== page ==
Teacher Incentives, or Teaching Incentives?
In our current zeal to reward “excellent” teachers, are we jeopardizing truly excellent teaching?
For some time now, we have been hearing that boosts in teacher pay are the solution to struggling schools. In his book written during the height of his failed Edison Schools experience, the education entrepreneur Christopher Whittle suggested that good teachers should be earning six-figure incomes. The economist Eric A. Hanushek of the Hoover Institution and Stanford University has made similar calls more recently. And Mayor Michael R. Bloomberg is seeking to raise salaries for New York City’s veteran teachers to well over $100,000 a year.
The sentiment behind such thinking is strong. Good classroom teachers should be paid more. Teaching in today’s K-12 environment is more demanding than it ever has been. Effective teachers are part educator, motivational speaker, social worker, job counselor, therapist, and miracle worker. As we have raised the stakes and increased accountability, we’ve put the weight of these school “improvements” on the shoulders of our teachers.
But in seeking to transform this sentiment into policy, we have fallen into an all-too-familiar trap. Problems are solved with dollars. We can post student gains on state assessments if only teachers are given extra amounts in their paychecks. Educators in struggling schools can close long-standing achievement gaps if they are provided their bag of silver. The only thing holding back millions of dedicated teachers in efforts to improve their craft is a few extra dollars and the promise of being “incentivized.”
In our great “race to the top,” we toe the line, believing that the field is one of great mediocrity. Teachers must have a financial incentive to do an above-average job. The concern is so acute that we must force states—with the strings attached to a $4 billion stimulus carrot—to do something, anything, to get teachers to improve.
Within this embrace of incentivism is an underlying belief that not all teachers are equal. We seek to reward those who demonstrate their effectiveness through quantitative student achievement. Reading, math, and many science teachers will soon swim in the “excellent” educator pool because of their state-validated test-score gains. But what about teachers in social studies, foreign languages, and art? What about those who teach special education, career and technical education, and English-language learning? Can a teacher be truly excellent if there isn’t a state assessment attached to the subject matter?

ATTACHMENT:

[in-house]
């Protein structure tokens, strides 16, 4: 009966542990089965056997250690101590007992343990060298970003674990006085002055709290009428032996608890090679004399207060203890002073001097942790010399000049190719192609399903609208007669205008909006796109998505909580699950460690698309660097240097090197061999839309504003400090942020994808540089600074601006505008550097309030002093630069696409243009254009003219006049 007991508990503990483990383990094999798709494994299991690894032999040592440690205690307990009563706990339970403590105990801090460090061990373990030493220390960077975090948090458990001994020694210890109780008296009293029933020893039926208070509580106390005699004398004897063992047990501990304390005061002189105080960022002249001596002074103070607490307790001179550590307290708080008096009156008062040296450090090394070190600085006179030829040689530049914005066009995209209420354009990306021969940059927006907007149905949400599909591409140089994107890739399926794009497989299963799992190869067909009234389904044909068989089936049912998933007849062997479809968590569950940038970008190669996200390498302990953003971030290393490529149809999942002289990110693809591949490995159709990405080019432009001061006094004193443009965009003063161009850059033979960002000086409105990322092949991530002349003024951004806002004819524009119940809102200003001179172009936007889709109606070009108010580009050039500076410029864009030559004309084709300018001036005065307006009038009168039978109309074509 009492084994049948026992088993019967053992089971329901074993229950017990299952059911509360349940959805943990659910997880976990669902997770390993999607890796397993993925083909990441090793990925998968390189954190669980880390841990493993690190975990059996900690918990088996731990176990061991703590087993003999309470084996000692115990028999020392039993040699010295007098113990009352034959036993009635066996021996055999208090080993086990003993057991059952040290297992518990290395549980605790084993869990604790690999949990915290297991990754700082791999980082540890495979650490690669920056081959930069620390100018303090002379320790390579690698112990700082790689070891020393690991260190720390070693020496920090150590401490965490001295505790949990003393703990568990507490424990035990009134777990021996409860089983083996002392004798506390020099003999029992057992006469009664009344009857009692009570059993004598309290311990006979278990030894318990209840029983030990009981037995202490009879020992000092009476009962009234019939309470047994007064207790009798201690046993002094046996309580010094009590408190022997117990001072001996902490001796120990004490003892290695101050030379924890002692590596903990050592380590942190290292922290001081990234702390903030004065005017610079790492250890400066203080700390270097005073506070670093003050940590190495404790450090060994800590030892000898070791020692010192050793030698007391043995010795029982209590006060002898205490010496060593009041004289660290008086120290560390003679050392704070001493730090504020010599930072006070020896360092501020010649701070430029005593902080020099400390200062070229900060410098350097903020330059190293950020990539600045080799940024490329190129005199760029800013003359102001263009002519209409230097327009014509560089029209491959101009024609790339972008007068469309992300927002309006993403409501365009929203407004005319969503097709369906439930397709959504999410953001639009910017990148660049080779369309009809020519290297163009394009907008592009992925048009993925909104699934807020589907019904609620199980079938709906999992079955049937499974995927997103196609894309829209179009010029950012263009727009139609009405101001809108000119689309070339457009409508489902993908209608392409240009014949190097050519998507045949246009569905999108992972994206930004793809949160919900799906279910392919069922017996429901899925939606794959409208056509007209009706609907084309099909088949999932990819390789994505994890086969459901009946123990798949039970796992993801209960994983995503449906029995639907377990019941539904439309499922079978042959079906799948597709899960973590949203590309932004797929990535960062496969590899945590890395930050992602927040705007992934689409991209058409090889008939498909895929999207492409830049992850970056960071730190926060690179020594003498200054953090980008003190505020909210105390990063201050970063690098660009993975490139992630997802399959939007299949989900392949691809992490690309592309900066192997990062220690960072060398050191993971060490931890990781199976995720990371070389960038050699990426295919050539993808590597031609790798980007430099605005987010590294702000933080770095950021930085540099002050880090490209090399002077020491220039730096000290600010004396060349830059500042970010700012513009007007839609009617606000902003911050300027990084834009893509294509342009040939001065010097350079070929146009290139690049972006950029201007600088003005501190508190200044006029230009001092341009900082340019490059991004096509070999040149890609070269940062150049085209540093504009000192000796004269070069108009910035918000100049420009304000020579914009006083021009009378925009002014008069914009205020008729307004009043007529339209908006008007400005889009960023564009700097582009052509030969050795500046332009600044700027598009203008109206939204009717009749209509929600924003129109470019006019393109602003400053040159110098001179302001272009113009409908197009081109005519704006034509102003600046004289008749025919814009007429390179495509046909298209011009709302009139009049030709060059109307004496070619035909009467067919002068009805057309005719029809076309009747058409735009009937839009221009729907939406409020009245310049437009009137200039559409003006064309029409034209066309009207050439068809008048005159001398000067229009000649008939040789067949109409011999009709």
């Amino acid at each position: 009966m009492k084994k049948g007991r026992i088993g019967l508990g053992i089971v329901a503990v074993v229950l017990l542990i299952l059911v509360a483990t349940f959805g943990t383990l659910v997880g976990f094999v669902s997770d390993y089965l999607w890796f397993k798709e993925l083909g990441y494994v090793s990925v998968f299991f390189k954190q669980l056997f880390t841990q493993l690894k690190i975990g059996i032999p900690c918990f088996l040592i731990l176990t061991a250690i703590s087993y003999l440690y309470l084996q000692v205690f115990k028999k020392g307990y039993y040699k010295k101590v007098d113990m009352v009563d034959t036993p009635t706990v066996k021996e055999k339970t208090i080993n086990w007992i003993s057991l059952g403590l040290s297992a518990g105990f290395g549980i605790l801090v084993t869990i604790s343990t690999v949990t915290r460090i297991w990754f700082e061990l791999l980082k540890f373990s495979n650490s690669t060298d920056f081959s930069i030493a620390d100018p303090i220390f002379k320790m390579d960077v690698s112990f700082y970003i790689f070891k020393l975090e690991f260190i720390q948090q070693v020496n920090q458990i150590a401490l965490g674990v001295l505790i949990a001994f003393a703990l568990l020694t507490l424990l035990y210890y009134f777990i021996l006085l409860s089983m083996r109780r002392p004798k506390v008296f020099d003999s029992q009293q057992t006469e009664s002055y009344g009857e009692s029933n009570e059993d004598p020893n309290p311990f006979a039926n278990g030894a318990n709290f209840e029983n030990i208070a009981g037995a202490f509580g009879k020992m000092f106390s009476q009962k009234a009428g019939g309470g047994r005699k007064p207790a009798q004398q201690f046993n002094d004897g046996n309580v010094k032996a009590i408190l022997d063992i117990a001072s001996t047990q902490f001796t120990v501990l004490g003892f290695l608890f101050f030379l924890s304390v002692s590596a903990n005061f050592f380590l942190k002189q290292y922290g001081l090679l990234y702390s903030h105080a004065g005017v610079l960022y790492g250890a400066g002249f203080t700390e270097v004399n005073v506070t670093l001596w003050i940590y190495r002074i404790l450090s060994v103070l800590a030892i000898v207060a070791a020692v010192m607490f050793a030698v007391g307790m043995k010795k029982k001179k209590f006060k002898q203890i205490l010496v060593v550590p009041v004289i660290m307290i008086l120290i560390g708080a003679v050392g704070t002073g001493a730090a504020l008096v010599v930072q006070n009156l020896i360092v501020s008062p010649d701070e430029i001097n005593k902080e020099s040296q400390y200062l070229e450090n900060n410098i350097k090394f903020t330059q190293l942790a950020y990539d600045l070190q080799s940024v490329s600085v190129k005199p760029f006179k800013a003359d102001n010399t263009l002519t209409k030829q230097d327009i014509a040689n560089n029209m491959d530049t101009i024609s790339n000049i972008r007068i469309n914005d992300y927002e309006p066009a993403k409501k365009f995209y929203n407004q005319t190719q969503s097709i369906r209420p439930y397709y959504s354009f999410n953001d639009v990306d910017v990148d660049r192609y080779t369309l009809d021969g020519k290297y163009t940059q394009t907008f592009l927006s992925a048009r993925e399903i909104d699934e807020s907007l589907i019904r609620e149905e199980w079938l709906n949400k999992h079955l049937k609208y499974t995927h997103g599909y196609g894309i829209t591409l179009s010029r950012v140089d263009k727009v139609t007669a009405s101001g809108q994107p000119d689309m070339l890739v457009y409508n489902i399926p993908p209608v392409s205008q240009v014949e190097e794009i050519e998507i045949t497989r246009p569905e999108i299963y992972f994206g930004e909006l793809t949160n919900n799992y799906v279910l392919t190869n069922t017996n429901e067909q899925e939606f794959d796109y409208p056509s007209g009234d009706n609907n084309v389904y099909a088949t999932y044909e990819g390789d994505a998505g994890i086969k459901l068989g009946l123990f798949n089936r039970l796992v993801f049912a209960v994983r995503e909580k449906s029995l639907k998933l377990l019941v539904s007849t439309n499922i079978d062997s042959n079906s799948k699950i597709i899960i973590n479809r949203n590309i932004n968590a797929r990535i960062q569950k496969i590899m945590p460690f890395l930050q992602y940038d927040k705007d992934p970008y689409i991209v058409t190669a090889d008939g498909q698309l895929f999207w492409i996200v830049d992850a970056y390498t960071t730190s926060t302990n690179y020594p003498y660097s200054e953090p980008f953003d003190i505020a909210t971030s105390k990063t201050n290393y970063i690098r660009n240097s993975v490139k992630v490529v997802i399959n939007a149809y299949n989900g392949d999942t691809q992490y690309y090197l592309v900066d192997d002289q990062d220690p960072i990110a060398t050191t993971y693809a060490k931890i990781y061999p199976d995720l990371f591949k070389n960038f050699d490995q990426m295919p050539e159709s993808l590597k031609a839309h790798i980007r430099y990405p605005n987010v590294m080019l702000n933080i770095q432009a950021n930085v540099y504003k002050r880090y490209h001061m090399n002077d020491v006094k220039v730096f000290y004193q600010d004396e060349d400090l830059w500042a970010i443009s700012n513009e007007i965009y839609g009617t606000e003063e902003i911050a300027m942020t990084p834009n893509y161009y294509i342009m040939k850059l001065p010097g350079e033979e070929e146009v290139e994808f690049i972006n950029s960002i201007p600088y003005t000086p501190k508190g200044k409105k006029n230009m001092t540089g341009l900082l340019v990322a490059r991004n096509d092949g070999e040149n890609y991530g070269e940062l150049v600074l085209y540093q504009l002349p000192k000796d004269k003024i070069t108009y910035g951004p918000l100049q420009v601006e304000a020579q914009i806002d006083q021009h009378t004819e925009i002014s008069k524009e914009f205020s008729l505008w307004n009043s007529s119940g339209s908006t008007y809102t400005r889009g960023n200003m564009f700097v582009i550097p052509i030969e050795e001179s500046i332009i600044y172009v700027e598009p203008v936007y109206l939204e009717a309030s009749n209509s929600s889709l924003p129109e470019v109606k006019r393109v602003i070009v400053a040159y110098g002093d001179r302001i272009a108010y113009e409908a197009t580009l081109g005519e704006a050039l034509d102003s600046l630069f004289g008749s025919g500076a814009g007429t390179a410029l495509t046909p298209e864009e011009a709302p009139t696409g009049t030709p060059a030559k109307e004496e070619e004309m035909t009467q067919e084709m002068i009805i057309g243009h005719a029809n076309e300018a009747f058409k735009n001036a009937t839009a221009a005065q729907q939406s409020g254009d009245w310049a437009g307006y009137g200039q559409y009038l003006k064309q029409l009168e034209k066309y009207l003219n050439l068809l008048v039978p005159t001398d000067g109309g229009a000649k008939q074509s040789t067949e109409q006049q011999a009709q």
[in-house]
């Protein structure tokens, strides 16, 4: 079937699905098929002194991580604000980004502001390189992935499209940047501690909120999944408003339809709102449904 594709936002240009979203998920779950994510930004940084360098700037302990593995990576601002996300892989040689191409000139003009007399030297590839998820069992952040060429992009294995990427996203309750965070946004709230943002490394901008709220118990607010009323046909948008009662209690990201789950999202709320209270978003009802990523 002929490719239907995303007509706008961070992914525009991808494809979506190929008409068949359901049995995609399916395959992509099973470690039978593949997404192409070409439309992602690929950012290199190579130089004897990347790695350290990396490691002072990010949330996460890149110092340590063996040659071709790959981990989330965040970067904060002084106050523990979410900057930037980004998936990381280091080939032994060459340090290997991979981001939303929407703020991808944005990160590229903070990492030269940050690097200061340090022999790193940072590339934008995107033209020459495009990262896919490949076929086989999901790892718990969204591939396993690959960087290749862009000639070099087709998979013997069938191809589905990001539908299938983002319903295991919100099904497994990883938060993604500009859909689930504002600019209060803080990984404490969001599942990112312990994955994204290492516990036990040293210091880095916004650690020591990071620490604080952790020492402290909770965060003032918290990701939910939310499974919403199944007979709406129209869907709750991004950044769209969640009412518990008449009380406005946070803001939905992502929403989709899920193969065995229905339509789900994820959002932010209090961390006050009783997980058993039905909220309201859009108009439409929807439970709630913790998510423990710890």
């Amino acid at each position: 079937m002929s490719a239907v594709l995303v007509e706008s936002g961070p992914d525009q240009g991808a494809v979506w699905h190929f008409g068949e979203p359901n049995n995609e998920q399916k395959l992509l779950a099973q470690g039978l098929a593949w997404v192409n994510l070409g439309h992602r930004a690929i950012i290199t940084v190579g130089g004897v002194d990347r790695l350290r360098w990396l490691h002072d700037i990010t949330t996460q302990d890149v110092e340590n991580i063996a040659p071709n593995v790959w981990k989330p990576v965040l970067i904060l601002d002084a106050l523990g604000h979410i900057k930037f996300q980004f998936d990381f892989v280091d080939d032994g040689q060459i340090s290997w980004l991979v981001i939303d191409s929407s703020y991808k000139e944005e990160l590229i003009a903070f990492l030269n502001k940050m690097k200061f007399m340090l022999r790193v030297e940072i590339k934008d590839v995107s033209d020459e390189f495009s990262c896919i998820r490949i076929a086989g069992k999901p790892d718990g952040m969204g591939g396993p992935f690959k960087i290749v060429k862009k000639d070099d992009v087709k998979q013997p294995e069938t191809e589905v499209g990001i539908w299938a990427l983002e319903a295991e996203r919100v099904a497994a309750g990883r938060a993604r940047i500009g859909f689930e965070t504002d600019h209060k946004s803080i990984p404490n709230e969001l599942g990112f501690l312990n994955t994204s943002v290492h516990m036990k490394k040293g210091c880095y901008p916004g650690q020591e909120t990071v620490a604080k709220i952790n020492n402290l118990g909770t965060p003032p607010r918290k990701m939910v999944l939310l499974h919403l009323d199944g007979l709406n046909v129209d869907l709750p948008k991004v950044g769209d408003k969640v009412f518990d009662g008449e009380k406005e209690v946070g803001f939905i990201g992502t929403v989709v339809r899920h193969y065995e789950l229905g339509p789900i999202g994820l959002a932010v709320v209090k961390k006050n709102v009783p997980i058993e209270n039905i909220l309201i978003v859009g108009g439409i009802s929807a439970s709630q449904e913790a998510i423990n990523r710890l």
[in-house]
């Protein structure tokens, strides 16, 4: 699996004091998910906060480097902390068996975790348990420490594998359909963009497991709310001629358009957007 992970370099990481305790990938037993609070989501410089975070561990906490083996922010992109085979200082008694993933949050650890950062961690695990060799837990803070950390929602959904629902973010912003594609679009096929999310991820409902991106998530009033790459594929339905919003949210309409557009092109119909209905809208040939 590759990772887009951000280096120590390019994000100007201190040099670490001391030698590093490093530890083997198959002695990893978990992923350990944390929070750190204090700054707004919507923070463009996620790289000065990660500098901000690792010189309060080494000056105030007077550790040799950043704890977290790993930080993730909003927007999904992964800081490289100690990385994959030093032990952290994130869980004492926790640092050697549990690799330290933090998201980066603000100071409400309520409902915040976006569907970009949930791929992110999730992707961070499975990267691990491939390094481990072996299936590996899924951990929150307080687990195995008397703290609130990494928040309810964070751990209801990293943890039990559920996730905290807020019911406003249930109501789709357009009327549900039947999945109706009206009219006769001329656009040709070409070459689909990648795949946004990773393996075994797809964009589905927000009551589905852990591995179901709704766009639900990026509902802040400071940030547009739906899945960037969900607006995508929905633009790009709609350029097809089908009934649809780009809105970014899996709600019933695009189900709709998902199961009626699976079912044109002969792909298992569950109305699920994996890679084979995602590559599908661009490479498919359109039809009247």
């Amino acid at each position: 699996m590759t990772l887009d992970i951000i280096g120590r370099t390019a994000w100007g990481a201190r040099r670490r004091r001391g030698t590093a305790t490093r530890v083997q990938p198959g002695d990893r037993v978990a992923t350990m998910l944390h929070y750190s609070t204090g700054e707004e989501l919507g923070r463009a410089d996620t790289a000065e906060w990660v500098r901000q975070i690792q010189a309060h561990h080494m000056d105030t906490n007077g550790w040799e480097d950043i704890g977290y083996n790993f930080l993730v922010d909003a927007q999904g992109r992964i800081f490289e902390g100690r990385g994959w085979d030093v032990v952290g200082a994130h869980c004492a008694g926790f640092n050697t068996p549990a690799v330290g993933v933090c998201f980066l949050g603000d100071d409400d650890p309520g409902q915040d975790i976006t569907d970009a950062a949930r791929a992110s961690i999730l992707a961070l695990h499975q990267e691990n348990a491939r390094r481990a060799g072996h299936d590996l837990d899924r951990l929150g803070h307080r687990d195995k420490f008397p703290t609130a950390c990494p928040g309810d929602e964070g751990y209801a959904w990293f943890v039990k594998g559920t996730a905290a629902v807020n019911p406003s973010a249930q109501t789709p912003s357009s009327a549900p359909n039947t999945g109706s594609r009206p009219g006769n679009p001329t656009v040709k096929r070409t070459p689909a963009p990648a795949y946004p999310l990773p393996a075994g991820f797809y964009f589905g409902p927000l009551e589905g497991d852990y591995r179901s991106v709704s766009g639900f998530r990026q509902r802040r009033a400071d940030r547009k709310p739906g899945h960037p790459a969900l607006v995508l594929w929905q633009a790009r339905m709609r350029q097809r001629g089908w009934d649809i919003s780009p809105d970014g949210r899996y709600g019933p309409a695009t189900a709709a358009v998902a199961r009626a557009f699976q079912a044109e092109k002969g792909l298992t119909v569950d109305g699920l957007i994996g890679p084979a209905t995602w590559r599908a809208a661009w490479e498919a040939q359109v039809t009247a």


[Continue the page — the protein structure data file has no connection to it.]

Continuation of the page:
Of course, but apparently not under our current system. These are the rabbit holes we face as we look to anchor federal teacher-quality policy to the issue of incentivism. The trouble begins when we set up teachers as the problem with student achievement, and not part of the solution. We look at the numbers and see that, historically, student performance remains relatively stagnant—particularly, the disturbingly large and unmoving achievement gap between minority and low-income students and white and more-affluent students on the National Assessment of Educational Progress. We’ve thrown more money into the system, and no change. We’ve added accountability and assessments, no movement. We’re now adding common-core standards, with few believing that will truly get at the heart of the matter. That leaves one target for our ire—the teachers.
When the issue of merit pay comes around, talk usually focuses on two ideas. The first is exemplified by Denver’s ProComp pay-for-performance plan, an innovative effort that, according to advocates, “links teacher pay to the school district’s instructional mission.” The second is found in the federal Teacher Incentive Fund, a brainchild of former U.S. Secretary of Education Margaret Spellings, who spent hundreds of millions of dollars piloting merit-pay efforts under the radar for years before President Barack Obama picked the idea up as an answer to campaign promises.